Five o’clock sharp. “Ponctualité est la politesse des rois”: Rudy quoting his late father, a factory owner (textiles) in Vienna before the Nazis came. The Pope’s phone call, followed by the grinding of the ice, a growling, workmanlike sound, a lot like Rudy’s own sound, compliments of the GE model Rudy had picked out fourteen years ago when they built this house. Gr-runnch, gr-runnch, grr-rr-runnch. (“And look! It even has this tray you pull down to mix the drinks.” Rudy retained the enthusiasms of childhood.) He built Christina’s drink with loving precision after the Pope’s call. Rudy did the high Polish voice, overlaid with an Italian accent: “Thees is John Paul. My cheeldren, eet is cocktail time.”Or sometimes Christina’s study phone would not ring. Rudy simply emerged from his studio below and called brusquely up to her in his basso profundo: “Hello? The Pope just called. Are you ready for a drink?”The ominous rolled r’s on the “ready” and “drink”: if you’re not, you’d better be. I won’t be here forever, you know.The cavalier slosh of Bombay Sapphire (Rudy never measured) over the ice shards. The fssst as he loosened the seltzer cap and added the self-respecting splash that made her able to call it a gin and soda. Then, marching over to the sink: “I need Ralph.” Ralph was their best serrated knife. The thinly cut slice of lime oozed fresh juice. Rudy cut well; he cut his own music paper, and he had been cutting Christina’s hair exactly as she liked it for twenty-eight years. And in summer, a sprig of mint from the garden, a hairy, pungent variety given to them by the wife of a pianist who had recorded Rudy’s music. Sometimes Rudy joined Christina in the gin and soda. Her financial man from Buffalo had given them two twelve-ounce tumblers with old-fashioned ticker tapes etched into the surfaces. She always kept them in the freezer, so they would frost up as soon as they hit the air.Other times Rudy would say, “I need a Scotch tonight.” That went into a different glass, a lovely cordial shape etched with grapes, given to him by the daughter of a pasha who had invited him to her houseboat parties in Cairo back in ’42 and called him Harpo because his assignment in the Royal Air Force had been playing piano and harp to keep up troop morale. “I need a Scotch tonight” could mean either that his work had gone extremely well or that some unwelcome aspect of reality (his music publisher sending back sloppily edited orchestra parts, being put on hold by his health insurance provider, being put on hold by anyone at all) had undermined his creative momentum.“Thees is Il Papa calling from the Vatican. Cheeldren, eet is cocktail time.”Christina was a cradle Episcopalian who had gone to a Catholic school run by a French order of nuns in North Carolina. Rudy was a nonpracticing Jew who had gone to a Catholic Gymnasium in Vienna until age fourteen, when the Nazis came. Rudy always liked to tell how there were two Jews and one Protestant in his class at the Gymnasium, “and the Protestant had the worst of it by far.” So Rudy and Christina shared an affectionate fascination with Popes, especially this one, with his hulking masculine shoulders before they began to stoop, and his nonstop traveling, and all the languages.What did I think, that we had forever? Christina asked herself, sipping the gin and soda she now made for herself. Often Rudy had interrupted himself in midsentence to explode at her: “You’re not listening!”What was I listening to? The ups and downs of my own day’s momentum. We were both “ah-tists,” as the real estate lady who sold us our first house pronounced it. She herself had been married to an ah-tist. Her husband’s novel had been runner-up for the Pulitzer, she told us, the year Anthony Adverse won. Her name was Odette, as in Swann’s downfall. Rudy was fifty-two and I was thirty-nine and neither of us knew, until Odette carefully explained it to us, that you could buy a house without having all the money to pay for it up front.Christina would arrange herself on the black leather sofa they had splurged on in their midlife prosperity (a combined windfall of a bequest from Rudy’s late uncle in Lugano, with whom Rudy had played chess, and a lucrative two-book contract for Christina, in those bygone days when there were enough competing publishers to run up the auction bid) and which the Siamese cats had ruined within six months. She would cross her ankles on the Turkish cushions on top of the burled-wood coffee table and train her myopic gaze on Rudy’s long craggy face and crest of white hair floating reassuringly from his Stickley armchair on the other side of the fireplace. An editor had once told Rudy he looked like “a happy Beckett.” Christina felt rich in her bounty: the workday was over and she had this powerful companion pulsing his attention at her, and her whole drink to go. They raised their cocktail glasses to each other.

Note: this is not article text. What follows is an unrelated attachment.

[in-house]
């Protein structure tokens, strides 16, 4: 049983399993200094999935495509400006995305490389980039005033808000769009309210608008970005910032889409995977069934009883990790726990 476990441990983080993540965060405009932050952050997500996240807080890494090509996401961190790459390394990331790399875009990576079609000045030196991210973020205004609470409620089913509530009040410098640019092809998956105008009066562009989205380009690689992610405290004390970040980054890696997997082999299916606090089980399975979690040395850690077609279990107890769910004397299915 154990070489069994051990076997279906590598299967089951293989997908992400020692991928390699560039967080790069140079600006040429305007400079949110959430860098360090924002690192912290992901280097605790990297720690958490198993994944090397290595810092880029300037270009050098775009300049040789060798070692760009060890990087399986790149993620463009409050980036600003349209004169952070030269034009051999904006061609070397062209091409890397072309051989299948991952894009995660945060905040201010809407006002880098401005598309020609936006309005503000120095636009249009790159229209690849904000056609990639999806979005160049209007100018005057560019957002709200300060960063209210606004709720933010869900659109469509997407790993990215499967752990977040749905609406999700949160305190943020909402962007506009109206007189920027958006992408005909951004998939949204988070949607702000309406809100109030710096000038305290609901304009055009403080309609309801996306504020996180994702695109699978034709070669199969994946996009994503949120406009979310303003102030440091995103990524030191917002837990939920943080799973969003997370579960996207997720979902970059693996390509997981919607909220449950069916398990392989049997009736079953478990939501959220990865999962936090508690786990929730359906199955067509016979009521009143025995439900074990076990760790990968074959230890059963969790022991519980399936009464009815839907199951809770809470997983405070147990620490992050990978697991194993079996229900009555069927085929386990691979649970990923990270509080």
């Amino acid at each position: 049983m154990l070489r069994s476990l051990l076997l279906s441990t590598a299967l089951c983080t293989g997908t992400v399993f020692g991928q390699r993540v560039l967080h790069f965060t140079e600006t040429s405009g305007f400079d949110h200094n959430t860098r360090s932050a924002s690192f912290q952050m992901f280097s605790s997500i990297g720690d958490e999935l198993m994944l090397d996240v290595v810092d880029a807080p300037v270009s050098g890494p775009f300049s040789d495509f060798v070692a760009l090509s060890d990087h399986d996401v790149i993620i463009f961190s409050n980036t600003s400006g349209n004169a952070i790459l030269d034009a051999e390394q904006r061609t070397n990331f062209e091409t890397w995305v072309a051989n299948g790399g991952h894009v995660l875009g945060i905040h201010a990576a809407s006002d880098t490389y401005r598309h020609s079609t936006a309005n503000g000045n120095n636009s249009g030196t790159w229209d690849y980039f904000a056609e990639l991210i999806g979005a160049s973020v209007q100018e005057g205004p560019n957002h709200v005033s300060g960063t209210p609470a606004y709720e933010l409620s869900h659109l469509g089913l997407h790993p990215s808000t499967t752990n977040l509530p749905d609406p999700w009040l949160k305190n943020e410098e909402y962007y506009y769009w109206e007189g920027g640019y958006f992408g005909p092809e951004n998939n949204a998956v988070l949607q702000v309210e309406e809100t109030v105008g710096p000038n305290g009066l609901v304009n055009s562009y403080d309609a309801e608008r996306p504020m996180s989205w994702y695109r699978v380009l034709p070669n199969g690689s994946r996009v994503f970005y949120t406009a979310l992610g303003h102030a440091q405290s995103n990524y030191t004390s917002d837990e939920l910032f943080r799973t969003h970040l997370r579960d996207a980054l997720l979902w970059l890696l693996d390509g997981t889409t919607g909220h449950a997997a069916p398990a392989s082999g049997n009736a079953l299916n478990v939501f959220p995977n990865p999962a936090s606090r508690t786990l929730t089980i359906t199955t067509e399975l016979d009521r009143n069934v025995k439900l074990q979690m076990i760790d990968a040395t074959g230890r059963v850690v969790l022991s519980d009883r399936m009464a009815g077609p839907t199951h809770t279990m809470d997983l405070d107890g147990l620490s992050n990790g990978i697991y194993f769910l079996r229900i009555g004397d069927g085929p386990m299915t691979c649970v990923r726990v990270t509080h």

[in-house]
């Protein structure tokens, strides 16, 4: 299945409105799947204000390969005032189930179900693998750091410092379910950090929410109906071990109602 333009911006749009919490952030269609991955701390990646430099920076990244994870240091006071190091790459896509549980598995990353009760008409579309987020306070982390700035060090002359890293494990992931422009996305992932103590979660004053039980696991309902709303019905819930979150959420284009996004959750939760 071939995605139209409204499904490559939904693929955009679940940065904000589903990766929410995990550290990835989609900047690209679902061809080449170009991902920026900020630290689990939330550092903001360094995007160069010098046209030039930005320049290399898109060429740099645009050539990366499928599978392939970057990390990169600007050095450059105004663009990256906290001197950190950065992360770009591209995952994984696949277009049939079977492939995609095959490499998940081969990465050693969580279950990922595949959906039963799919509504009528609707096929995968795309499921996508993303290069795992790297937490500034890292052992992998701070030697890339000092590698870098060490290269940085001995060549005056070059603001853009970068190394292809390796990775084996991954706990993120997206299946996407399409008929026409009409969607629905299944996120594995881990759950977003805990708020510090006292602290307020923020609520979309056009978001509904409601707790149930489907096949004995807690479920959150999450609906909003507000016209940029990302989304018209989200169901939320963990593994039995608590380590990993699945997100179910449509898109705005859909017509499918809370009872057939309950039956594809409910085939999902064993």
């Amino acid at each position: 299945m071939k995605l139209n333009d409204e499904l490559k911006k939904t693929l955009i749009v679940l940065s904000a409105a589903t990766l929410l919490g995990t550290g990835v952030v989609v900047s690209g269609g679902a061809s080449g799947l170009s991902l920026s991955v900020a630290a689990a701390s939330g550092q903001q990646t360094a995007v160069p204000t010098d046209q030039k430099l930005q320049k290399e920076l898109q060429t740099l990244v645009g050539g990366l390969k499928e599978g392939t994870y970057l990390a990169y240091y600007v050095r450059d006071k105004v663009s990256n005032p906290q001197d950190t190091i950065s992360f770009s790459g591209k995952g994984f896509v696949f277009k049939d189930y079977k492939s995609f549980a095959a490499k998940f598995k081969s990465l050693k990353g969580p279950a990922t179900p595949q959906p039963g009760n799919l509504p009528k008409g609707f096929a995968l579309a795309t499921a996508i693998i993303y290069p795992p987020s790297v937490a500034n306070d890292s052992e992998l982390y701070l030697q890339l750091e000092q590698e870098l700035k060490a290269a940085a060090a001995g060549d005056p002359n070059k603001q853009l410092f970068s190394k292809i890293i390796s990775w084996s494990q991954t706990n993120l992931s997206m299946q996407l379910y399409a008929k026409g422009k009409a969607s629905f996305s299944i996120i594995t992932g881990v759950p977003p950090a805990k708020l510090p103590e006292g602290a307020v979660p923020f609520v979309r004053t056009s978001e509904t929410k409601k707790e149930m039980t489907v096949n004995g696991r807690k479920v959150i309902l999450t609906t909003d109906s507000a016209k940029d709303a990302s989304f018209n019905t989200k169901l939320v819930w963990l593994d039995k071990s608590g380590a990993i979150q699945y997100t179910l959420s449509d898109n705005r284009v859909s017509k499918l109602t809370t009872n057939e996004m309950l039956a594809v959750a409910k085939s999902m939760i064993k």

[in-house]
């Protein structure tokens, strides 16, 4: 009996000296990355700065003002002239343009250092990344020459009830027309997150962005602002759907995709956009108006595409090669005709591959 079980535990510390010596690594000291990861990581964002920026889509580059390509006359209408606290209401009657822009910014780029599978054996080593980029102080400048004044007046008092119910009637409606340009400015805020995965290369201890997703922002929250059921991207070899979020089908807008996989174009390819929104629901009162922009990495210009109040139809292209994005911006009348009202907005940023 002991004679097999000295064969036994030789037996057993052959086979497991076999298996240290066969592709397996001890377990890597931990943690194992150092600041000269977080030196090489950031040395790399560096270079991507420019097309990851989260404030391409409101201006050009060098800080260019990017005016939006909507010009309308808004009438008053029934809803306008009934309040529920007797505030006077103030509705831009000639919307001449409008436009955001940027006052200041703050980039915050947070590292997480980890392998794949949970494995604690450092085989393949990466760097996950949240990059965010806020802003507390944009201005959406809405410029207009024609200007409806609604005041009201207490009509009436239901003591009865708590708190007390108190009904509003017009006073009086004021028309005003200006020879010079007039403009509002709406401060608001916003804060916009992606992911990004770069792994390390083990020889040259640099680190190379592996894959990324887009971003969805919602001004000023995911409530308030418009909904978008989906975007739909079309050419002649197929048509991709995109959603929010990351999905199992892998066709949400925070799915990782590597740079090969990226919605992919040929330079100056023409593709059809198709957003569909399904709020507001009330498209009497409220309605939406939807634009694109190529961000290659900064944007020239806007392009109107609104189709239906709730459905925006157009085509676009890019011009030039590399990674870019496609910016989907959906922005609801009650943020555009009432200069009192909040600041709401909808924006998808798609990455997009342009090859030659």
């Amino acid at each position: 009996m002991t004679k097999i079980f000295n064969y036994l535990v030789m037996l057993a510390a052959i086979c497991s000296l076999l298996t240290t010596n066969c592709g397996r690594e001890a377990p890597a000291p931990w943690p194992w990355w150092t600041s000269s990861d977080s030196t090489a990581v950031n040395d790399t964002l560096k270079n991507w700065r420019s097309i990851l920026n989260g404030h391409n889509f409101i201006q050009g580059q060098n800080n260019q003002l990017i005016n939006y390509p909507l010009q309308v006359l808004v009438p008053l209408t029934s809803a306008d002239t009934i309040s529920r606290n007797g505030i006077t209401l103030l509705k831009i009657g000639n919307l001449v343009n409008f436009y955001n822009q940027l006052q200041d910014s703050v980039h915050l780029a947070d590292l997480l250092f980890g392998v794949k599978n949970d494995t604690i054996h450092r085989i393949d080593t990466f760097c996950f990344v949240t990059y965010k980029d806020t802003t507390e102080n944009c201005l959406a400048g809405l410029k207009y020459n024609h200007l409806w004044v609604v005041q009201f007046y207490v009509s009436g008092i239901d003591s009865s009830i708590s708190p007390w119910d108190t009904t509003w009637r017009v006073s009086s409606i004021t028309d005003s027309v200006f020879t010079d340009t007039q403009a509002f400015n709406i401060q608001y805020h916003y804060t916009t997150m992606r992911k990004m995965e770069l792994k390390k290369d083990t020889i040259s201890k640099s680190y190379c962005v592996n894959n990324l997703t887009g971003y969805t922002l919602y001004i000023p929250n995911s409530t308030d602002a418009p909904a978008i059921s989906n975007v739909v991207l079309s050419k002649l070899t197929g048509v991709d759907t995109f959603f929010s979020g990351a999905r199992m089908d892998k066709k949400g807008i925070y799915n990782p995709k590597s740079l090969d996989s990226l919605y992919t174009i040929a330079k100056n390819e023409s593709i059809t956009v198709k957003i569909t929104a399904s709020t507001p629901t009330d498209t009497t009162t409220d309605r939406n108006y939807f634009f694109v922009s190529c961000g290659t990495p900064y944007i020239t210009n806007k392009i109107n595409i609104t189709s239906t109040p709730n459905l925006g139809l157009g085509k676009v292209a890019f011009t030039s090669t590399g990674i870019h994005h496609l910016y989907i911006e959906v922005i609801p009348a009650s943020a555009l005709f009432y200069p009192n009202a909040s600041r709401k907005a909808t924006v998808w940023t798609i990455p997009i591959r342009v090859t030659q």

Bookclub Guide